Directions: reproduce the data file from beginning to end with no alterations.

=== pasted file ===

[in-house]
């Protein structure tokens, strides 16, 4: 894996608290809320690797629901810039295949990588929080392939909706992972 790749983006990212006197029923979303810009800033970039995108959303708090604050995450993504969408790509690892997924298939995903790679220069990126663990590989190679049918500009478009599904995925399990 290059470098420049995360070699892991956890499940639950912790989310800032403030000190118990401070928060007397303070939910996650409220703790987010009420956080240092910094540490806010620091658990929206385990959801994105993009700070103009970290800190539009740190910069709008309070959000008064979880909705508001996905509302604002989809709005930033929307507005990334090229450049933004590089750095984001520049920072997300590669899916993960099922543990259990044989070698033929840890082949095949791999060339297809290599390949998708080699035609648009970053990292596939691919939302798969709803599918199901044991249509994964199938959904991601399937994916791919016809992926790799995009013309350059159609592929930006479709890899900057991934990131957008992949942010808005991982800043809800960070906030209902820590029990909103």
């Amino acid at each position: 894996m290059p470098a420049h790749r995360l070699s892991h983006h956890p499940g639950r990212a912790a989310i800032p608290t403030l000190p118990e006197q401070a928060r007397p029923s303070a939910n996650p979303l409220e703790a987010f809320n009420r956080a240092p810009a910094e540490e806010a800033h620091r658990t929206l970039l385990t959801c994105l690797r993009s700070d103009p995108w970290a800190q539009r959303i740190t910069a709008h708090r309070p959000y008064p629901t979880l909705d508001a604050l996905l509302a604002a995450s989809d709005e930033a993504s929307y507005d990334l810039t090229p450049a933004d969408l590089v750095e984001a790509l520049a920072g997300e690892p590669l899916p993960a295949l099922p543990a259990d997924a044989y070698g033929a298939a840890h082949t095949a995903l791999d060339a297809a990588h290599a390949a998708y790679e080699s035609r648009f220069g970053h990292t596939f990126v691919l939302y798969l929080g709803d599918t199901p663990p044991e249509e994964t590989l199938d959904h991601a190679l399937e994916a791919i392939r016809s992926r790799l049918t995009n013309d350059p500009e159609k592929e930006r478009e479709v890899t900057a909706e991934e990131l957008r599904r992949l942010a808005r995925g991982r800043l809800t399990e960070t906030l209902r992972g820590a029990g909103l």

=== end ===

[in-house]
């Protein structure tokens, strides 16, 4: 894996608290809320690797629901810039295949990588929080392939909706992972 790749983006990212006197029923979303810009800033970039995108959303708090604050995450993504969408790509690892997924298939995903790679220069990126663990590989190679049918500009478009599904995925399990 290059470098420049995360070699892991956890499940639950912790989310800032403030000190118990401070928060007397303070939910996650409220703790987010009420956080240092910094540490806010620091658990929206385990959801994105993009700070103009970290800190539009740190910069709008309070959000008064979880909705508001996905509302604002989809709005930033929307507005990334090229450049933004590089750095984001520049920072997300590669899916993960099922543990259990044989070698033929840890082949095949791999060339297809290599390949998708080699035609648009970053990292596939691919939302798969709803599918199901044991249509994964199938959904991601399937994916791919016809992926790799995009013309350059159609592929930006479709890899900057991934990131957008992949942010808005991982800043809800960070906030209902820590029990909103």
């Amino acid at each position: 894996m290059p470098a420049h790749r995360l070699s892991h983006h956890p499940g639950r990212a912790a989310i800032p608290t403030l000190p118990e006197q401070a928060r007397p029923s303070a939910n996650p979303l409220e703790a987010f809320n009420r956080a240092p810009a910094e540490e806010a800033h620091r658990t929206l970039l385990t959801c994105l690797r993009s700070d103009p995108w970290a800190q539009r959303i740190t910069a709008h708090r309070p959000y008064p629901t979880l909705d508001a604050l996905l509302a604002a995450s989809d709005e930033a993504s929307y507005d990334l810039t090229p450049a933004d969408l590089v750095e984001a790509l520049a920072g997300e690892p590669l899916p993960a295949l099922p543990a259990d997924a044989y070698g033929a298939a840890h082949t095949a995903l791999d060339a297809a990588h290599a390949a998708y790679e080699s035609r648009f220069g970053h990292t596939f990126v691919l939302y798969l929080g709803d599918t199901p663990p044991e249509e994964t590989l199938d959904h991601a190679l399937e994916a791919i392939r016809s992926r790799l049918t995009n013309d350059p500009e159609k592929e930006r478009e479709v890899t900057a909706e991934e990131l957008r599904r992949l942010a808005r995925g991982r800043l809800t399990e960070t906030l209902r992972g820590a029990g909103l």